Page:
Legal Analysis of the Kivalina v. Exxon Case

From Marten Law Group:

Threatened by Rising Seas, Native Village Seeks Lifeline in Federal District Court

By Dustin Till

Several lawsuits have been filed in federal district court asserting that large emitters of greenhouse gases are responsible for rising sea levels and other harms attributable to global warming. In one of the latest attempts to hold greenhouse gas producers responsible for alleged climate change impacts, a coastal Native village in Alaska recently filed a federal lawsuit alleging that twenty oil, coal, and electric utility companies are responsible for thinning sea ice and increased storm surges that are forcing the village to relocate.[1] In Native Village of Kivalina v. ExxonMobil Corp., et al., the village of Kivalina alleges that the defendants’ greenhouse gas emissions constitute a nuisance under both federal and state law, and seeks to recover monetary damages up to $400 million for the costs of relocating the entire village. Kivalina also alleges that certain defendants conspired to create a misinformation campaign designed “to deceive the public about the science of global warming,” and that the defendants’ civil conspiracy contributed to the town’s injuries. [2]

Previous nuisance lawsuits seeking relief for climate change impacts under federal common law have, so far, been unsuccessful. At least three federal district courts, including the same California federal court where the Kivalina case is pending, have dismissed similar lawsuits on grounds that they presented political questions over which the courts had no jurisdiction.[3] As a result, federal courts have yet to address the merits of climate change nuisance claims – including the potentially vexing issue of causation. The defendants will undoubtedly raise similar jurisdictional challenges, and if prior litigation is any guide, the Kivalina plaintiffs face an uphill battle to recover the costs of relocating their sinking village.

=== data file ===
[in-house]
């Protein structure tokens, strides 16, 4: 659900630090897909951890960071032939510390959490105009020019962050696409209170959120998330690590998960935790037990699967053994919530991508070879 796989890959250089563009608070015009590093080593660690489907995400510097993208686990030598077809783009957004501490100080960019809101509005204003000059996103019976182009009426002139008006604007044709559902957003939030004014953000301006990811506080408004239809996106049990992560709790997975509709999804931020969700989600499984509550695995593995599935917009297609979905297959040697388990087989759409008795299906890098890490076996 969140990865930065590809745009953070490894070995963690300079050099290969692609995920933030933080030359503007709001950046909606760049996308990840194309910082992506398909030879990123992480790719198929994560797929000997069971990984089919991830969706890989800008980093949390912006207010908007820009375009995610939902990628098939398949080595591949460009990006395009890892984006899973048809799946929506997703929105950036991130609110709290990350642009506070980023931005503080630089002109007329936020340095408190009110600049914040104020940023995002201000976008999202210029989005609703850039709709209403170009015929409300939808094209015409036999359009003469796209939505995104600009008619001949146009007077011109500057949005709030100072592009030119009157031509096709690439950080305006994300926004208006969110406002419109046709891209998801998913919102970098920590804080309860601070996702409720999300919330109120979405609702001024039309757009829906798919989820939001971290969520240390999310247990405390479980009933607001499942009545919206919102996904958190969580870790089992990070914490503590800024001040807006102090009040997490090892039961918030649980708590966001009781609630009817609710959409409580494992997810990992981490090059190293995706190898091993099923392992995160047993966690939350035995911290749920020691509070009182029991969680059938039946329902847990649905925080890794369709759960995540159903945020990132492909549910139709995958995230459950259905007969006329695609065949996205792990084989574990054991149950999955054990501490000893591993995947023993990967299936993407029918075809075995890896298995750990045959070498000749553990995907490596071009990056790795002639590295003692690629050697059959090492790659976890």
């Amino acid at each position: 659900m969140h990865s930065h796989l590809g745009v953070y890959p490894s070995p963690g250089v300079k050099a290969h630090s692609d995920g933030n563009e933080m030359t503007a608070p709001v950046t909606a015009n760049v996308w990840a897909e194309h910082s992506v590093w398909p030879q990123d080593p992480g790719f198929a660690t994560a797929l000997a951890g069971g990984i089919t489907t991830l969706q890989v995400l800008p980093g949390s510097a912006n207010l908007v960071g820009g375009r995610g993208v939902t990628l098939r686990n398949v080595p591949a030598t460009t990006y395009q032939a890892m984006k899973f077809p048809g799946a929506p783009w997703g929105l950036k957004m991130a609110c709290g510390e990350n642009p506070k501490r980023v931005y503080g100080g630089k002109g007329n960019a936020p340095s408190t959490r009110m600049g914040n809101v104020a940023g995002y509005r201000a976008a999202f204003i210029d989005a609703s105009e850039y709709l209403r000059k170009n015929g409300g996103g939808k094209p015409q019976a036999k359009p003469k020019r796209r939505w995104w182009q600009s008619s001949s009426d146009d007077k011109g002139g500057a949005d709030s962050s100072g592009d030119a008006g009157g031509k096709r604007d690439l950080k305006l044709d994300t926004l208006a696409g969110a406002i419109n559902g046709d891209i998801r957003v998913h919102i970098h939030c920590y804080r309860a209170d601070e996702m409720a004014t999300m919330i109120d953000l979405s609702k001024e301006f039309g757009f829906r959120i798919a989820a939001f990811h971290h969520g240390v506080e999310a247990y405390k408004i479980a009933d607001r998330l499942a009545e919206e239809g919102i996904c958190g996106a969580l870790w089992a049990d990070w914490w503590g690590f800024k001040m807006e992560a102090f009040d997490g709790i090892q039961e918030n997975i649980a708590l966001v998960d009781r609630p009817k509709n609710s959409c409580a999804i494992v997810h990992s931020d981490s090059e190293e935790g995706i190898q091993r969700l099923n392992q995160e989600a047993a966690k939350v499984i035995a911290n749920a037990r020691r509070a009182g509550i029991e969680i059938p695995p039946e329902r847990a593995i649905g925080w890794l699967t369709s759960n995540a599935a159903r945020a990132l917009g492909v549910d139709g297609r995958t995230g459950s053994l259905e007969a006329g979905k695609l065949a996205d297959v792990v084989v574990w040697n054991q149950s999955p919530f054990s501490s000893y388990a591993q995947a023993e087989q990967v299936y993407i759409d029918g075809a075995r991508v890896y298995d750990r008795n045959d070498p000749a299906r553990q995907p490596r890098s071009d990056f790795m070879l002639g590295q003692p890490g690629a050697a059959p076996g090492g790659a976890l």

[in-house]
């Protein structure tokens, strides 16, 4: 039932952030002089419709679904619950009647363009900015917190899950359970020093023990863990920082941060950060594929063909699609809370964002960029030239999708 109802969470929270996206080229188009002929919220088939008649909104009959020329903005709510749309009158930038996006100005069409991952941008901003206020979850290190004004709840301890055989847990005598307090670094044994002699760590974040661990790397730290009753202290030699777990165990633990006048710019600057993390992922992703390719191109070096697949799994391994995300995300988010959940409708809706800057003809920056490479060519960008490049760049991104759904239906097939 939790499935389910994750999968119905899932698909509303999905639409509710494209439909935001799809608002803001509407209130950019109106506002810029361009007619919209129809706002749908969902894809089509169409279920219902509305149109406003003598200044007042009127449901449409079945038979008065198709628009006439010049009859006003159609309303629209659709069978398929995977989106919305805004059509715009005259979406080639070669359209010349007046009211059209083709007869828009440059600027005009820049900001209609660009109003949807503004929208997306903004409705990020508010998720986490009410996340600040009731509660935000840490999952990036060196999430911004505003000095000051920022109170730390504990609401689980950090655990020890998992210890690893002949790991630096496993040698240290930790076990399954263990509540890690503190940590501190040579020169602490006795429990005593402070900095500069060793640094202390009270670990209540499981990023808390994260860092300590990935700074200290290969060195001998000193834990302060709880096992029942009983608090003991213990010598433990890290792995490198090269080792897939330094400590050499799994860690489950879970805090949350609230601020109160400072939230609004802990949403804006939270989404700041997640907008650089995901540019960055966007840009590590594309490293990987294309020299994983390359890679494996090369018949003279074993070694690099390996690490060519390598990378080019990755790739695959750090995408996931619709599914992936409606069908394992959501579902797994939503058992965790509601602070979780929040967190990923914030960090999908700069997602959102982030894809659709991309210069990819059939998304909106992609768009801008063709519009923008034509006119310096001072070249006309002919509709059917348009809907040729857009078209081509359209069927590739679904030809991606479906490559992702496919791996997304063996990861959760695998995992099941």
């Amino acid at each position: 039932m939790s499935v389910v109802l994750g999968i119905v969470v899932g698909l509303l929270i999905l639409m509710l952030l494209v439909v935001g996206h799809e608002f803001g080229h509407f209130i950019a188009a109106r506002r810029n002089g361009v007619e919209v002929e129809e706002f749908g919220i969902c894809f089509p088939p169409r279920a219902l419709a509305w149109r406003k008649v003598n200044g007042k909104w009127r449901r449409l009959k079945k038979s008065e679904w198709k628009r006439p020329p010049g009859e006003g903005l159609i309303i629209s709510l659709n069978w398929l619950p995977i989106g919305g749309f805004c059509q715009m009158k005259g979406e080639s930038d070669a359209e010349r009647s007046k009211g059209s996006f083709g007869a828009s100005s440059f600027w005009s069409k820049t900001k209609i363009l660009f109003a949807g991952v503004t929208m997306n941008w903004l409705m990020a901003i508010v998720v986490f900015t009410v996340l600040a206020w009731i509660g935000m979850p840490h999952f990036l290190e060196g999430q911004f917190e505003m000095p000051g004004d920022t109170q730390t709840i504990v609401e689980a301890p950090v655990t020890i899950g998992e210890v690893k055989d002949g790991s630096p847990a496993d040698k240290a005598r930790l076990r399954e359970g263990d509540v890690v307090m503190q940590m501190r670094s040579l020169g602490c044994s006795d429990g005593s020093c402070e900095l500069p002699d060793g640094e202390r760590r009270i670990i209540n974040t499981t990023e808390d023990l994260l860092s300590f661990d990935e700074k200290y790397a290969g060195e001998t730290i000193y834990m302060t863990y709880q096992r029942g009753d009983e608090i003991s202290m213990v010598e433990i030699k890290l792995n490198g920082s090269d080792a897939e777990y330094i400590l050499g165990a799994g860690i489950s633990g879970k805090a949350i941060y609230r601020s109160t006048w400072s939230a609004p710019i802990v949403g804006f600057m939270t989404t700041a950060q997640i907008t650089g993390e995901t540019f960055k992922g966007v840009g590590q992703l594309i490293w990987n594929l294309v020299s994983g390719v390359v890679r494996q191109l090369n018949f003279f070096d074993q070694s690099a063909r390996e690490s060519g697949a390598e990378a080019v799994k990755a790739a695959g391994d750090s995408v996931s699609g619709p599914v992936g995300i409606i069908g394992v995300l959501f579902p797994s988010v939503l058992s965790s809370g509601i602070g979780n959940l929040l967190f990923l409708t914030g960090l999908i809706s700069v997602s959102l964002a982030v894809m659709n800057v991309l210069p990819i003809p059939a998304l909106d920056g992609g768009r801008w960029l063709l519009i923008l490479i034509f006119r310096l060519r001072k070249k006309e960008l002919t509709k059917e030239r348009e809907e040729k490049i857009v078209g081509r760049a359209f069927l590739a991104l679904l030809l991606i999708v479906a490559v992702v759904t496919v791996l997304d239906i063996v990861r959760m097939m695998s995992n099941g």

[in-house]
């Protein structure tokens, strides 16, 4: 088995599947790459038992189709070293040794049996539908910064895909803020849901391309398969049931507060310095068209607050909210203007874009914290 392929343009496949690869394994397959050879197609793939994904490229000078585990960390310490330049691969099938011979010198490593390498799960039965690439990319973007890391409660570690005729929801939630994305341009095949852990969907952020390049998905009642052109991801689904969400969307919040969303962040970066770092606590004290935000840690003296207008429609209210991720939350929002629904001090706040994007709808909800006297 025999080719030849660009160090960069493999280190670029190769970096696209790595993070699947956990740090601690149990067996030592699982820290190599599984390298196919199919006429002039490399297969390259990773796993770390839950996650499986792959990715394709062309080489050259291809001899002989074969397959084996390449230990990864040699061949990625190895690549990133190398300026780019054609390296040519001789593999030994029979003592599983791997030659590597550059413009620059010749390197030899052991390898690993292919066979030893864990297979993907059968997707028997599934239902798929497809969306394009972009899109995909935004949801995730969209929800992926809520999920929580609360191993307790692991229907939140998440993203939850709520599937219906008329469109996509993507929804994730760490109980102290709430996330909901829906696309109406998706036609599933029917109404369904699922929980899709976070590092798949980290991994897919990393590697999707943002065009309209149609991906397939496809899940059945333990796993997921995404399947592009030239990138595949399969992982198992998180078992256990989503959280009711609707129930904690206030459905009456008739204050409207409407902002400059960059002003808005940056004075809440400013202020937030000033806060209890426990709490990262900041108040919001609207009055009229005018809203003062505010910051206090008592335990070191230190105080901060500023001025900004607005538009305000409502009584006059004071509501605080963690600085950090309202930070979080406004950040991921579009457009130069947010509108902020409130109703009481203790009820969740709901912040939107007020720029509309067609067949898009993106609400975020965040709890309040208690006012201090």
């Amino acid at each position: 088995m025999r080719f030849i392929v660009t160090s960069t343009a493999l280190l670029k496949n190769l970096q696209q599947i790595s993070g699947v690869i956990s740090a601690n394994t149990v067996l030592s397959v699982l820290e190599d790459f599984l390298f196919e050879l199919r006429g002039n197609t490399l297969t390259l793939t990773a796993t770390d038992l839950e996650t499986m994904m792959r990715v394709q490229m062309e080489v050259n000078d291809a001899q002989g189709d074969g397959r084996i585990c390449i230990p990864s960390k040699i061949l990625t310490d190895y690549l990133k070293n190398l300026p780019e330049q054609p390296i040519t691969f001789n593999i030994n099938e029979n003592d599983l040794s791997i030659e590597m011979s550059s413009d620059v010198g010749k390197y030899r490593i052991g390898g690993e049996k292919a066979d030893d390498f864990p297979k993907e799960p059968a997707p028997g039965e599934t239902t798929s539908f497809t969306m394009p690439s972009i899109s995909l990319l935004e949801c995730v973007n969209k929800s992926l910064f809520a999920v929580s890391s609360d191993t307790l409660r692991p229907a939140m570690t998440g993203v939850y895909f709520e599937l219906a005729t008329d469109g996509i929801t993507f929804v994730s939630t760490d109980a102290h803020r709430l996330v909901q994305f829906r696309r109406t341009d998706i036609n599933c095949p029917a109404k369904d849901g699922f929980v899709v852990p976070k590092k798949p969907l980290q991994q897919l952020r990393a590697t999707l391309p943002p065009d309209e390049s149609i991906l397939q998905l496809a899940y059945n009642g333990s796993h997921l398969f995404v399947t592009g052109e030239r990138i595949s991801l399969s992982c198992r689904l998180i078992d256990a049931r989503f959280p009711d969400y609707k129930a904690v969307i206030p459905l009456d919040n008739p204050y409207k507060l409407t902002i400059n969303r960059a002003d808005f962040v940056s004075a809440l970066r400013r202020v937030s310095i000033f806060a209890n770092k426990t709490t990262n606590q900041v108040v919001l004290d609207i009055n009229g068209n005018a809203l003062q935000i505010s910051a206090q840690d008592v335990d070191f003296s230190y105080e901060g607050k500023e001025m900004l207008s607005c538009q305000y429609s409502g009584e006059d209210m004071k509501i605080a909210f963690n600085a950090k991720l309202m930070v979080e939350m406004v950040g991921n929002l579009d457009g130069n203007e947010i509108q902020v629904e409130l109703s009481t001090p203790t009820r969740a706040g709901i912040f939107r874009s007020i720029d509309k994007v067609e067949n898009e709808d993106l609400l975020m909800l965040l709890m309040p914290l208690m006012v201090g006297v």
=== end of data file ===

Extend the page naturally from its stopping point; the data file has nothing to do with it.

One thought on “Legal Analysis of the Kivalina v. Exxon Case

  1. Mark Dowie May 22, 2009 / 7:35 pm

    Unusual and unprecidented litigation almost always fails for a while, but eventually plaintiff lawyers gets their wording, arguments and strategy right and justice prevails.

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